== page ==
Coming in September on Jazz Village is Live at l’Olympia by Ahmad Jamal & Yusef Lateef!
This set documents an historic concert that took place in Paris on June 27, 2012. The great Ahmad Jamal, enjoying a return to the jazz charts thanks to his recent releases on Jazz Village, began by playing selections from his album Blue Moon. Then the pianist was joined on stage by the equally legendary Yusef Lateef, who had played with Jamal in the glory days of the Atlantic label. These two artists channeled the past and reinvented the future as they worked their musical magic. The album features two audio discs and a DVD of the complete concert.
Our Throwback Thursday this week: Culture Musical Club of Zanzibar’s Shime(2009)!
Culture Musical Club began life as part of the youth organization of the Afro Shirazi Party during Zanzibar’s struggle for independence back in 1956. Today, Culture Musical Club is not only the largest, but also one of the most prolific and successful orchestras of Zanzibar as they present taarab music. In addition to innumerable performances in Stone Town, villages of Zanzibar and on Tanzania mainland, this group has toured internationally with outstanding success and has won over audiences in France, Belgium, Germany, Switzerland, the Arab Emirates and Reunion. They perform new compositions on a regular basis and have developed a distinct and uniquely Swahili style.
Songlines Top of The World Chicago Reader 20 Favorite International Releases 2010
"Several beguiling, popular Zanzibari styles are present…“Muziki Ni Kazi Yetu,” a pungwa song (possession music), is an elegant, soothing bit of exoticism, while “Rejea Tena Chuoni” features mughani-style vocal improvisation imparting a universally resonant message: ‘Go back to school.’” - Billboard
"A strong rhythmic pulse throbs through each piece, but Culture Musical Club retains a measured calm; this isn’t wild club music…it’s unlikely that Culture Musical Club won’t suck you in with their hypnotic sound." - eMusic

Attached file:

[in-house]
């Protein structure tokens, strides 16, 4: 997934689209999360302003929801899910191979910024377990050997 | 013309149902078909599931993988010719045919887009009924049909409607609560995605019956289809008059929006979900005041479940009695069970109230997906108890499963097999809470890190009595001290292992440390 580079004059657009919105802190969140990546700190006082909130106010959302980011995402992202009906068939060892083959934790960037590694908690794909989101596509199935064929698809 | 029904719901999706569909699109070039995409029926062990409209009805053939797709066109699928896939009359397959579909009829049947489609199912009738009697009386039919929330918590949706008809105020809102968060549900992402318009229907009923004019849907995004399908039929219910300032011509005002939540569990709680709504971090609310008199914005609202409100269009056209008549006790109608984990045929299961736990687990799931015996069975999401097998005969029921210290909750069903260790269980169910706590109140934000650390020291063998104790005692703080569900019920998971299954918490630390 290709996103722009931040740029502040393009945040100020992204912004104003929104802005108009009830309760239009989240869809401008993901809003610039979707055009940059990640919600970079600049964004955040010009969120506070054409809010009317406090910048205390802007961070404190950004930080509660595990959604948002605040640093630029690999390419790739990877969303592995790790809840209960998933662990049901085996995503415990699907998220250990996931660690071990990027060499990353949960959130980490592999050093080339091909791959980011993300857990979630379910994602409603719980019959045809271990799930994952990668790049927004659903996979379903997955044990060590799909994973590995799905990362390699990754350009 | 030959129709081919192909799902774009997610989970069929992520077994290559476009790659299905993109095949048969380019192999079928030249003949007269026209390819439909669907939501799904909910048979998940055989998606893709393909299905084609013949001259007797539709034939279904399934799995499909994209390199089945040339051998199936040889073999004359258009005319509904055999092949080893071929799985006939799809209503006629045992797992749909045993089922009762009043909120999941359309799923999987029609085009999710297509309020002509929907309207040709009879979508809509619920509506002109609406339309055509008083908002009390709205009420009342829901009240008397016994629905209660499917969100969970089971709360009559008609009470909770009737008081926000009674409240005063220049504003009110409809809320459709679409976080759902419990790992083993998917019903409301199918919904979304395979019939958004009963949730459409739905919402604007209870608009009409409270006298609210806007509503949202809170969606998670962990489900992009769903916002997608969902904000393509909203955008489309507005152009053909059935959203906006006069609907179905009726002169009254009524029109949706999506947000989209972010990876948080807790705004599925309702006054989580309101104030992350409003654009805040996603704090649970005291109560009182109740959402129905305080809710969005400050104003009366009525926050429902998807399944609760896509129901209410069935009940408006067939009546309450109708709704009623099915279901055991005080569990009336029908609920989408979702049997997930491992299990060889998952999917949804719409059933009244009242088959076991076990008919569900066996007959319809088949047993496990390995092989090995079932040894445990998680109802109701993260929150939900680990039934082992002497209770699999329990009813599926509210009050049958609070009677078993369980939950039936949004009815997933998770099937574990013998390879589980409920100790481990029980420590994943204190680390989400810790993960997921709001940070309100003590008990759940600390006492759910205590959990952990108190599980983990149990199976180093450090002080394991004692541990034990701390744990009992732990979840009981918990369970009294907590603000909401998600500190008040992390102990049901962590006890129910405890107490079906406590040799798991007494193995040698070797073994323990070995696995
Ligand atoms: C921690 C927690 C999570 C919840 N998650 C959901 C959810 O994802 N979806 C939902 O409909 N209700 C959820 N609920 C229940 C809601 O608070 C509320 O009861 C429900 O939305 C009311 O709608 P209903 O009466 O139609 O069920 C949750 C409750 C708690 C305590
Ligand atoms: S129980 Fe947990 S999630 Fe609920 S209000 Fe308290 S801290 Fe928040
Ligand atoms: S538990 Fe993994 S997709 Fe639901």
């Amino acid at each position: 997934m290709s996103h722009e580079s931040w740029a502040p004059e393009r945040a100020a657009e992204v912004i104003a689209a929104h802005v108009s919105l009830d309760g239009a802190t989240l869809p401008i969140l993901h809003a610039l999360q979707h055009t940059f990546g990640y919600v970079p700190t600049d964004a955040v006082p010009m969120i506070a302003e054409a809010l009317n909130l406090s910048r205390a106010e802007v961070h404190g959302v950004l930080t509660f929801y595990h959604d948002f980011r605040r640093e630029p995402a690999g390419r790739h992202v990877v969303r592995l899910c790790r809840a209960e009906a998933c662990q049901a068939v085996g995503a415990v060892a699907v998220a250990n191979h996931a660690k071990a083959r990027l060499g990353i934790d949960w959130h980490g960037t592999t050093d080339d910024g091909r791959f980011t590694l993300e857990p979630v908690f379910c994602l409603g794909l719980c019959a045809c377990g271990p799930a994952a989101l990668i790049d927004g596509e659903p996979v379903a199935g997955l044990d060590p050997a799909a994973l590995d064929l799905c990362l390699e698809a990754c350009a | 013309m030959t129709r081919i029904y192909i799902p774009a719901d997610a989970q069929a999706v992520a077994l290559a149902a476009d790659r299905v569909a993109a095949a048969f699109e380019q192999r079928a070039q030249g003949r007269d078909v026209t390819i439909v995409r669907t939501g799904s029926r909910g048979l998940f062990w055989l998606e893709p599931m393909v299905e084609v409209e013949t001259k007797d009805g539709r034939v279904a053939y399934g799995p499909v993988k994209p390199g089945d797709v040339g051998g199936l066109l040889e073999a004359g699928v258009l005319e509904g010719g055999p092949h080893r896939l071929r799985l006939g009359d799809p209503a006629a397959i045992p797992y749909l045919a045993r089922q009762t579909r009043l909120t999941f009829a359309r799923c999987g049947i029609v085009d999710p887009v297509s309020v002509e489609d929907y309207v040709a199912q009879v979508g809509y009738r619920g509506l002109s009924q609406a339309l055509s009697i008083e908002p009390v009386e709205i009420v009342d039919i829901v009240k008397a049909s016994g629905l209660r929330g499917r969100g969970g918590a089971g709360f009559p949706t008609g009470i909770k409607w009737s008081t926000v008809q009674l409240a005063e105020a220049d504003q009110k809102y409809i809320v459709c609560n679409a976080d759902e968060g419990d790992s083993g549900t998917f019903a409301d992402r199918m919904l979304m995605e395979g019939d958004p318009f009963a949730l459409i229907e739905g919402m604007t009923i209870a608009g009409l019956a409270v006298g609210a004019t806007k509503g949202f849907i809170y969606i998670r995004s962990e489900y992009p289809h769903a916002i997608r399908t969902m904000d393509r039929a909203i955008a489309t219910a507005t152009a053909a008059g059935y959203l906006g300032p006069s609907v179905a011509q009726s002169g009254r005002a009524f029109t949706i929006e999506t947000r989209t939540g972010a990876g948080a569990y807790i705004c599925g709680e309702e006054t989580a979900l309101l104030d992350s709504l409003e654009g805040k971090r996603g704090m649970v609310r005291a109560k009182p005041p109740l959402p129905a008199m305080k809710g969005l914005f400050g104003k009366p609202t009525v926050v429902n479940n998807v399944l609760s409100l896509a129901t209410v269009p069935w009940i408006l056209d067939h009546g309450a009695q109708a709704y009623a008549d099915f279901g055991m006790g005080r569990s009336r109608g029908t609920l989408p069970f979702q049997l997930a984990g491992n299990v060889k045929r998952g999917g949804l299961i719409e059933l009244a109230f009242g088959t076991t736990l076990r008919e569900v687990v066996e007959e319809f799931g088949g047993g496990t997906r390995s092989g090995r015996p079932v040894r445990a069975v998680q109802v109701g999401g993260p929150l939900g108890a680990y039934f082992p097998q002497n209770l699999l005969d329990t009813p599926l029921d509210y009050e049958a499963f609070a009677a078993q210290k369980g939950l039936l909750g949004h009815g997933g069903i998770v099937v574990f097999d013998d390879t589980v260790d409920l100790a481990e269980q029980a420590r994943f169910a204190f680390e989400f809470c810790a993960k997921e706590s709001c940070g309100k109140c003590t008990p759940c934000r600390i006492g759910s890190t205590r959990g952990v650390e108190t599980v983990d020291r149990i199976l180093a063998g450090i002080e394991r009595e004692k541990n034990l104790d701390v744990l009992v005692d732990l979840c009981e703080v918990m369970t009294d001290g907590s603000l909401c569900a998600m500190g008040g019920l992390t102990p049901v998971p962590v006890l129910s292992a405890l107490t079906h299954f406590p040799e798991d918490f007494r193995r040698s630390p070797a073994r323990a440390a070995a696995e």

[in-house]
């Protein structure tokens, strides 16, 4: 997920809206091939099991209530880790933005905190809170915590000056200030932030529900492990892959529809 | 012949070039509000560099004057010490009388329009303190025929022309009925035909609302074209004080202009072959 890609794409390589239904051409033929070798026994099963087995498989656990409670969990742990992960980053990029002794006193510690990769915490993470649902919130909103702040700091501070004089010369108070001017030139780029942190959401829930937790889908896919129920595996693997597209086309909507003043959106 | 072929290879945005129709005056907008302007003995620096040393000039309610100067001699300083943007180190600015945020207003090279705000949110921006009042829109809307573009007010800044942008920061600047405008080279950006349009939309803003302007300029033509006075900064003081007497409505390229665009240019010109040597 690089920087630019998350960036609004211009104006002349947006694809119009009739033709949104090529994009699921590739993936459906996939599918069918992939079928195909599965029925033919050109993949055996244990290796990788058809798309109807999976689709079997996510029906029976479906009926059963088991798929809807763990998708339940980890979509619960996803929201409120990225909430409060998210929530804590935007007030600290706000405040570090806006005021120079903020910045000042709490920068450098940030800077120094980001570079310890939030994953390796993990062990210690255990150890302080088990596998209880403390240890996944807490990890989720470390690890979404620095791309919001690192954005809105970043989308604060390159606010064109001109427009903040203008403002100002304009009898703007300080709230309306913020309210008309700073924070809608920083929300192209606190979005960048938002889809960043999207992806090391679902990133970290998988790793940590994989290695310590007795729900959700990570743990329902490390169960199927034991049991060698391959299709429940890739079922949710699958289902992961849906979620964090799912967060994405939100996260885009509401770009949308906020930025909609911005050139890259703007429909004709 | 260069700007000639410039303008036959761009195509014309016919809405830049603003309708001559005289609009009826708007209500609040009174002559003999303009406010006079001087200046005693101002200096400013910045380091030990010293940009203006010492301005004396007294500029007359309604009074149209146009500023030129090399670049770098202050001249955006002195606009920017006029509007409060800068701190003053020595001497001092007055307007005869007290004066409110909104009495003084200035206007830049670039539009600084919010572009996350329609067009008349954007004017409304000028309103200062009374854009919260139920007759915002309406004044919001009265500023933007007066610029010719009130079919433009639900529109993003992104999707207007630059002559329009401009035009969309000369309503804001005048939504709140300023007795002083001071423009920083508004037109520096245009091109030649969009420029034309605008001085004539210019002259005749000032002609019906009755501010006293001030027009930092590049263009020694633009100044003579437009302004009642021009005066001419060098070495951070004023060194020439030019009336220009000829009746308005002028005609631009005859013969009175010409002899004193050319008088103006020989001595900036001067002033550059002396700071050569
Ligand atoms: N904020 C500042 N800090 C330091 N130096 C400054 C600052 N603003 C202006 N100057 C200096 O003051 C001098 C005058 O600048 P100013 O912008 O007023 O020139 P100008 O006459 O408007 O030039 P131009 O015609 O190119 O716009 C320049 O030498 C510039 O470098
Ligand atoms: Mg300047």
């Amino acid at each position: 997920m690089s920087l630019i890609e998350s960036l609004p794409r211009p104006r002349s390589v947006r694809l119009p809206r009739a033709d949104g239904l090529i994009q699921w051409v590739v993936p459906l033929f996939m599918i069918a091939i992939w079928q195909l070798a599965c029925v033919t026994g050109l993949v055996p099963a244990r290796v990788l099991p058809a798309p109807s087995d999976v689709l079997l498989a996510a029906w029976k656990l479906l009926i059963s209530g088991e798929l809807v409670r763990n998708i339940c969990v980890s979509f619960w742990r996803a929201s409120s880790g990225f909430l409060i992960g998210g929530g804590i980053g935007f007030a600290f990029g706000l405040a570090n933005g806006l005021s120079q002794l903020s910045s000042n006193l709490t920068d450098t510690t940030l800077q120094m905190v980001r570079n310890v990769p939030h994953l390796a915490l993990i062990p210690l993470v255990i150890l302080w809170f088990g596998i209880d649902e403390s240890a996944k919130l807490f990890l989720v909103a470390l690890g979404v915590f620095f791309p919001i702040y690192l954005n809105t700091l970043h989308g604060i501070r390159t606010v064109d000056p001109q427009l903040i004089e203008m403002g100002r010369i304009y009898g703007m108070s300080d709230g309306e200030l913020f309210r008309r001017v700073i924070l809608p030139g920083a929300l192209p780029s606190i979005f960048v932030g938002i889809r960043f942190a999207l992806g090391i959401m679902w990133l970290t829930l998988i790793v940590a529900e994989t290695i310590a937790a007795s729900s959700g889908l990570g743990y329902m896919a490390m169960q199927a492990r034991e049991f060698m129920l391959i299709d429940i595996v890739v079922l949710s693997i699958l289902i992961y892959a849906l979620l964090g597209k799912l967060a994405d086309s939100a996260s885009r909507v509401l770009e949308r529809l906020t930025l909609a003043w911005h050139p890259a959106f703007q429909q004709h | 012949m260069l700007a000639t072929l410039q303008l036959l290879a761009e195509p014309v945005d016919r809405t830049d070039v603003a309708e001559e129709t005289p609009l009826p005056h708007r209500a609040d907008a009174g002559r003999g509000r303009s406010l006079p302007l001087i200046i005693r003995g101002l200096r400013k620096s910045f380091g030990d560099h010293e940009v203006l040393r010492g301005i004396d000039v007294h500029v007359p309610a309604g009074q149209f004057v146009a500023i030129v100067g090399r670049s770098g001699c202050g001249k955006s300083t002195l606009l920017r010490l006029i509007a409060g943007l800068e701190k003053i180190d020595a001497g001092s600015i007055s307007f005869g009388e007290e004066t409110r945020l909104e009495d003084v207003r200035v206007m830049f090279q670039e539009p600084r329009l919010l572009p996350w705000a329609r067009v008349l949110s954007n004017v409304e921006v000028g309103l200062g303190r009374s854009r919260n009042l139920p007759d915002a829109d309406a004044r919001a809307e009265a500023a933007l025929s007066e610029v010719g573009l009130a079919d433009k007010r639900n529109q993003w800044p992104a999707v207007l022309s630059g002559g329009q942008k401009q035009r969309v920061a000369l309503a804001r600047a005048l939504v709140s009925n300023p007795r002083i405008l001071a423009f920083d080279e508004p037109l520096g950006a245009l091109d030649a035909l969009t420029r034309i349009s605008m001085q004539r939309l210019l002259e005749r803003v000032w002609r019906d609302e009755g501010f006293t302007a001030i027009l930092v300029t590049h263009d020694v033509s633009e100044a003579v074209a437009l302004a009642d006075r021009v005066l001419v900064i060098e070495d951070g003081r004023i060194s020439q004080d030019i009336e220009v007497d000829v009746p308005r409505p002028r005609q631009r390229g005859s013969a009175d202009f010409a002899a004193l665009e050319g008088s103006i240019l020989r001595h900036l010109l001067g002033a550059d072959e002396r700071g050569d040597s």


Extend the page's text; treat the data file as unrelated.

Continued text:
Each one of French-Brazilian Márcio Faraco’s songs is exemplary in its finesse and fragile balance between gentleness and seriousness. His distinctive style is free of pathos but has traces of his illustrious influences, João Gilberto, Antonio Carlos Jobim and Vinícius de Moraes.
On the cover of his most recent album, Border-Free (Jazz Village), explosive Cuban pianist Chucho Valdes wears an enormous feathered Native American headdress—a reference to a tune of his called “Afro-Comanche,” which honors Comanches deported by Spanish soldiers in the late 18th and early 19th centuries from what would later become the southwestern U.S., many of whom ended up in Cuba (via Mexico and Spain) and integrated into the island’s community. The message is clear: people, like music, aren’t contained or defined by geography. Few musicians have embodied that idea as thoroughly as Valdes, who cofounded influential Cuban jazz-fusion group Irakere in 1973; with his protean talents, he’s obliterated the boundaries between Cuban tradition and jazz tradition. The name of his current group is of course a hat tip to Art Blakey’s Jazz Messengers, and though the original tunes nod to Latin music (propulsive clave-based polyrhythms, ubiquitous percussion breakdowns, et cetera), they usually follow the durable “theme followed by improvisation” structure that’s endured in hard bop for six decades. (The band’s previous album is called Chucho’s Steps, a Coltrane reference.) “Bebo,” which Valdes wrote to memorialize his brilliant piano-playing father, sounds like a jazz standard with a clave beat; it’s also one of three tracks to feature the fiery saxophone of Branford Marsalis. Other pieces reach elsewhere for ideas. “Abdel” explores Gnawa music; “Pilar,” which opens as an extended duet with bassist Angel Gaston Joya Perellada, weaves in bits of two pieces Valdes’s mother loved, Miles Davis’s “Blue in Green” and Bach’s Prelude in D Minor; and “Caridad Amaro,” written for his grandmother, borrows from Rachmaninoff. —Peter Margasak”
World Village has forged itself a reputation for excellence on the international musical scene in just a few short years. Seeking out talents from all around the world, carefully designed covers and booklets: these are the key values of the label, which is run by four producers working between France, the USA, Spain and the UK, who pursue an ambitious signing policy.
Jazz Village, the newest label in the Harmonia Mundi family, allows audiences to experience the best of current jazz music, from Europe to the Americas, from traditional to modern, through urban soul and new sound crossbreeds. On the menu: a dozen yearly releases featuring musical veterans, young idols and bright emerging talents.